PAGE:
Aliens beyond our solar system could be discovered within the next 25 years, a Swiss government scientist said.
Sasha Quanz, an astrophysicist at Switzerland’s federal technology institute ETH Zurich said that current technology such as the James Webb Space Telescope is not quite powerful enough to locate evidence of extraterrestrial life.
“In 1995, my colleague [and Noble Prize laureate] Didier Queloz discovered the first planet outside our solar system,” Quanz said during the briefing, according to Space.com.
The 25-year timeframe he set himself for finding life outside the solar system is ambitious but not “unrealistic,” according to Quanz who made the comments at the recent opening of the university’s new Center for the Origin and Prevalence of Life.
The James Webb telescope, which was not built expressly for viewing exoplanets but instead for seeing the universe’s oldest stars, recently released its first direct image of an exoplanet orbiting a distant star – the massive gas giant HIP 65426 b, a planet that’s 12 times the size of Jupiter.
Quanz explained that James Webb telescope, although the most powerful observatory ever put into space, is not quite powerful enough to be able to capture the much smaller, Earth-like planets that orbit close enough to their stars so that liquid water might exist.
However, there is reason for hope as new instruments are already being built with the sole purpose of filling this gap in the James Webb’s capabilities.
Quanz and his team are leading the development of the mid-infrared ELT imager and spectrograph (METIS), a unique, first-of-its-kind instrument that will be part of the Extremely Large Telescope (ELT).
The ground-based instrument is being been built by the European Southern Observatory in Chile, ELT, and once completed toward the end of this decade, will feature a 130-foot-wide mirror – making it the biggest optical telescope in the world.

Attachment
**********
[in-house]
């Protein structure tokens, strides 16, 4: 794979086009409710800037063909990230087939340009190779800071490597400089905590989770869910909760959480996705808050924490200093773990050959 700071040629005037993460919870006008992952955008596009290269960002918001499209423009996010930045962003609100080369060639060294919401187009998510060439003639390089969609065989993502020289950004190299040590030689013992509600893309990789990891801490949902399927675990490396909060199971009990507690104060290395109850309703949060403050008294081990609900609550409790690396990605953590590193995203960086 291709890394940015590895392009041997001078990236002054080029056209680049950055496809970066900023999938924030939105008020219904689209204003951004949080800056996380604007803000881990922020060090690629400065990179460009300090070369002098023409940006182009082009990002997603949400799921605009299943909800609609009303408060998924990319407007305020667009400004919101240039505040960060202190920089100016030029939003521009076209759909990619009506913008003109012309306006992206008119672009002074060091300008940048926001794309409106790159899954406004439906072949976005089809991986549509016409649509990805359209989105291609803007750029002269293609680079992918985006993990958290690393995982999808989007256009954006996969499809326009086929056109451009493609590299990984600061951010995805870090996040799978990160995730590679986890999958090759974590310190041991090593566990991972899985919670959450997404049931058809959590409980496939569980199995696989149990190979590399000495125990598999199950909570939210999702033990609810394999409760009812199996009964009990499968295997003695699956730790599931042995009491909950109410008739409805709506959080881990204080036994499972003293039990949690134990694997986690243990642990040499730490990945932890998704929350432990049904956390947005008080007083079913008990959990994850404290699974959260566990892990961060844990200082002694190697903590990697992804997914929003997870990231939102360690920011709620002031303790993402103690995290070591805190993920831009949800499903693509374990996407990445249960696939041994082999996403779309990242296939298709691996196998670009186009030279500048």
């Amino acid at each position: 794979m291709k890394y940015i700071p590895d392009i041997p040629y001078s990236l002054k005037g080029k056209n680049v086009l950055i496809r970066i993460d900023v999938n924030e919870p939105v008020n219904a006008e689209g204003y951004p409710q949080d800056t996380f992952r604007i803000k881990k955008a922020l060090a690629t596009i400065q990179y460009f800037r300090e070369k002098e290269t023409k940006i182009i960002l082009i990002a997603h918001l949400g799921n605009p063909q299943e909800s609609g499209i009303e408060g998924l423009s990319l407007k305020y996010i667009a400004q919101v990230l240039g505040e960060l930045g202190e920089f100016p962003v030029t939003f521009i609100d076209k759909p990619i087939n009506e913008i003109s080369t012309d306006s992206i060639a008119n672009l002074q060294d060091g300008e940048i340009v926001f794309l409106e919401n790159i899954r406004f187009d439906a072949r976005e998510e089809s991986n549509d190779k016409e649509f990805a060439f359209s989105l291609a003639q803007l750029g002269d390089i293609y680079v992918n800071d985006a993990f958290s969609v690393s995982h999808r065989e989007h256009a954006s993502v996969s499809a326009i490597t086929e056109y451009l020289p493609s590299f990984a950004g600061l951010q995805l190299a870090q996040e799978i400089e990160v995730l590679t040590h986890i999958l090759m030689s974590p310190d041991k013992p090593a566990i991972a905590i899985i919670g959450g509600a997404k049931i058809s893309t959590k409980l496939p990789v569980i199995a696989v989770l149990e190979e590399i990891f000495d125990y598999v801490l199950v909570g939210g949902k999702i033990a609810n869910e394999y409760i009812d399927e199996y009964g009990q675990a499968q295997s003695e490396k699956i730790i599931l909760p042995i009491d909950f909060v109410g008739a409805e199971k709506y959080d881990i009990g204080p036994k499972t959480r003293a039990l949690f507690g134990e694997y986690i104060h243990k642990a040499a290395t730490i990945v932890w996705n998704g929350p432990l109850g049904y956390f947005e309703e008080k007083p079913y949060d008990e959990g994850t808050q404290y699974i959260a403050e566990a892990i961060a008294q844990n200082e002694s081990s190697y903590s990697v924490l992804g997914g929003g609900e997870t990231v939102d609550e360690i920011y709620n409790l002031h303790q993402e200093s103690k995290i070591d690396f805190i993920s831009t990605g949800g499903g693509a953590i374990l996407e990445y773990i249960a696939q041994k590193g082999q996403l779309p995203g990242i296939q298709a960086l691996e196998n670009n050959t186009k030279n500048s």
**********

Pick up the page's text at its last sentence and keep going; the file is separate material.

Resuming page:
Alien life in exoplanets
“The primary goal of the instrument is to take the first picture of a terrestrial planet, potentially similar to Earth, around one of the very nearest stars,” the astrophysicist said.
“But our long-term vision is to do that not only for a few stars but for dozens of stars, and to investigate the atmospheres of dozens of terrestrial exoplanets.”
“What we do not know is if these terrestrial planets have atmospheres and what these atmospheres are made of,” Quanz said, adding that many of these exoplanets could be capable of supporting life just like Earth.
NASA recently announced that it has added the 5,000th alien world to its Exoplanet Archive marking a big milestone for planetary science.
“The 5,000-plus planets found so far include small, rocky worlds like Earth, gas giants many times larger than Jupiter, and ‘hot Jupiters’ in scorchingly close orbits around their stars,” officials at NASA’s Jet Propulsion Laboratory (JPL) in Southern California said in a statement.
“There are ‘super-Earths,’ which are possible rocky worlds bigger than our own, and ‘mini-Neptunes,’ smaller versions of our system’s Neptune,” JPL officials added. “Add to the mix planets orbiting two stars at once and planets stubbornly orbiting the collapsed remnants of dead stars.”